A couple of things strike me about this story today. In my suburban existence, I don't often wander onto injured people in the road. I like to think that I would stop and help someone should I be presented with the opportunity. I mean, I have a cell phone, I would certainly call 911, right? Clearly though, we all know that Jesus calls us to a broader definition of "neighbor." Using this story as a guide, who is MY neighbor? Who has God placed in my path today to whom I could extend mercy? If I'm honest, I wonder how often I inadvertently turn my head and cross to the other side of the road to avoid meeting the eyes of someone who could benefit from the mercy and grace I might be able to offer.
I passed a scene yesterday that made me think about how we can be the Good Samaritan in our story. I have a friend, a suburban "homemaker" just like me, who works as a crossing guard in front of a local elementary school. She has worked there for years, although none of her 4 children attend that school any longer. In fact, I was surprised when I drove by the other day to see that she was still there. Yet, as I drove by, I recalled hearing her talk about her work there...work that she considers her ministry. Because of its location, this school has a large number of kids who will be going home to an empty house...homes that are faced with many challenges. She has made it a point to really get to know these kids, to connect with the kids, to offer help or a listening ear to these kids. While her job is to see them safely across the street, she chooses to really SEE them and follow God's leading in offering whatever she has from her storehouse of mercy and grace.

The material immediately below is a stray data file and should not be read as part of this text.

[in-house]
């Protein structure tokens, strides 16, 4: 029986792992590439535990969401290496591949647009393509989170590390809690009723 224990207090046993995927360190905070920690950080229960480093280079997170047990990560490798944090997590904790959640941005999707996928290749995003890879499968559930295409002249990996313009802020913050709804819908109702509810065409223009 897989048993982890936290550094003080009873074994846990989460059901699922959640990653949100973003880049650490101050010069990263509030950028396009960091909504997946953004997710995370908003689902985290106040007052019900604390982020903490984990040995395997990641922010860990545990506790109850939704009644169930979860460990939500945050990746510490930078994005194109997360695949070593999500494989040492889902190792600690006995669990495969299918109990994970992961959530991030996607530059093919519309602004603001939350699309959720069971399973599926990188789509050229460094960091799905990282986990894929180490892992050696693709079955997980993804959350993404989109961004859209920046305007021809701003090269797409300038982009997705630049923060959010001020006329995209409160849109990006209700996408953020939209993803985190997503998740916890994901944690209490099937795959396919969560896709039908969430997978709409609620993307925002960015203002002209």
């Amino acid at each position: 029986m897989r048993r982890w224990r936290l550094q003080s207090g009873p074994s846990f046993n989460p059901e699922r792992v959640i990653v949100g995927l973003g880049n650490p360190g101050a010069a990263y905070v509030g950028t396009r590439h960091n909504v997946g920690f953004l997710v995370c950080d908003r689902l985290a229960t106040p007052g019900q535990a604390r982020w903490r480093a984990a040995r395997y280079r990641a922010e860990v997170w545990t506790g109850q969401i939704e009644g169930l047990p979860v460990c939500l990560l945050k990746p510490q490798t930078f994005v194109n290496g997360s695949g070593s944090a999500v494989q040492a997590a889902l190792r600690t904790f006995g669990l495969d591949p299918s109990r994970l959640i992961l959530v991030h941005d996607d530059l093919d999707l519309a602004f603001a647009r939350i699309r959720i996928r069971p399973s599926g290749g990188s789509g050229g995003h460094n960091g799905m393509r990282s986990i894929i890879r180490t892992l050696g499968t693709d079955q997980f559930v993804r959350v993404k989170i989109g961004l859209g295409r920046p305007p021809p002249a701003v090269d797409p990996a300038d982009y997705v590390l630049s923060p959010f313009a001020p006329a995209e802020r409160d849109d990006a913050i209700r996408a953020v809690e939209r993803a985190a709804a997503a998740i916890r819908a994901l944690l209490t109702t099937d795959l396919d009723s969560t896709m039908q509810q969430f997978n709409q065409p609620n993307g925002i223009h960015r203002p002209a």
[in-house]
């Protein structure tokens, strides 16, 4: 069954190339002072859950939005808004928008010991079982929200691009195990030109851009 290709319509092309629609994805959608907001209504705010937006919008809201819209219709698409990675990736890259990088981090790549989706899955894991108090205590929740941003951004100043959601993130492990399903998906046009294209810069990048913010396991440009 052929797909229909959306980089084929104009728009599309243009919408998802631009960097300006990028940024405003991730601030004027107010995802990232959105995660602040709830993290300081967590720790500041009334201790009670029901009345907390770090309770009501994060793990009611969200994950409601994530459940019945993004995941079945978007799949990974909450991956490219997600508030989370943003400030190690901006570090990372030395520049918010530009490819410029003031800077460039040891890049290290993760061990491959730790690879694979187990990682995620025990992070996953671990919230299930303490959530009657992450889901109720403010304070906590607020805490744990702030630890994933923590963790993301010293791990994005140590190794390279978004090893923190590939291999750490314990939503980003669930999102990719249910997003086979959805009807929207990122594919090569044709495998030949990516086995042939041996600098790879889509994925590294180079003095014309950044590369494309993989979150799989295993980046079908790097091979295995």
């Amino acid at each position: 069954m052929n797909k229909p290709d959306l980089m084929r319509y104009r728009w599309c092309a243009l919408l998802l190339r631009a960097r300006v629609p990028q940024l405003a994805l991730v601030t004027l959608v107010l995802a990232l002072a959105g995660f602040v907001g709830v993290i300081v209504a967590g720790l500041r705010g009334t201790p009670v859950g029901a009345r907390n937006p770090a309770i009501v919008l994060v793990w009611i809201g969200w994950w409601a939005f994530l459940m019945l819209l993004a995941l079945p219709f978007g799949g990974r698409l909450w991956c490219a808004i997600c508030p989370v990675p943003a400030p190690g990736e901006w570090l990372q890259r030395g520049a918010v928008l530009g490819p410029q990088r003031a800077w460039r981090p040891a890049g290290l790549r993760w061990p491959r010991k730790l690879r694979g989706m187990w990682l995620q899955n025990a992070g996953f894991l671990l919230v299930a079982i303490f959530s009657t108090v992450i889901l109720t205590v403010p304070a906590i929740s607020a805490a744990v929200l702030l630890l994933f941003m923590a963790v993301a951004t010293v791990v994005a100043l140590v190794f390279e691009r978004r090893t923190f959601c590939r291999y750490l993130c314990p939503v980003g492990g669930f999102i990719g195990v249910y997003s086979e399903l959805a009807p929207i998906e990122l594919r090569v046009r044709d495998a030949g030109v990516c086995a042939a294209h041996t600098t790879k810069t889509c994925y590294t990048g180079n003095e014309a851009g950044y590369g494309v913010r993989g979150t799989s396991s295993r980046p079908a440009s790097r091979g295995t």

I have another friend who knows the stories, worries and concerns of all the cashiers at our local grocery store. She remembers their kids' names, their health challenges and shares with us prayer concerns that they know they can share with her when she comes to their register with her groceries. If I am honest, I have to admit that I often go in and out of the grocery store without ever looking directly in the eyes of another human being. After all, I am usually in a hurry, right? If they had been asked, would our priest and Levite have said the same thing?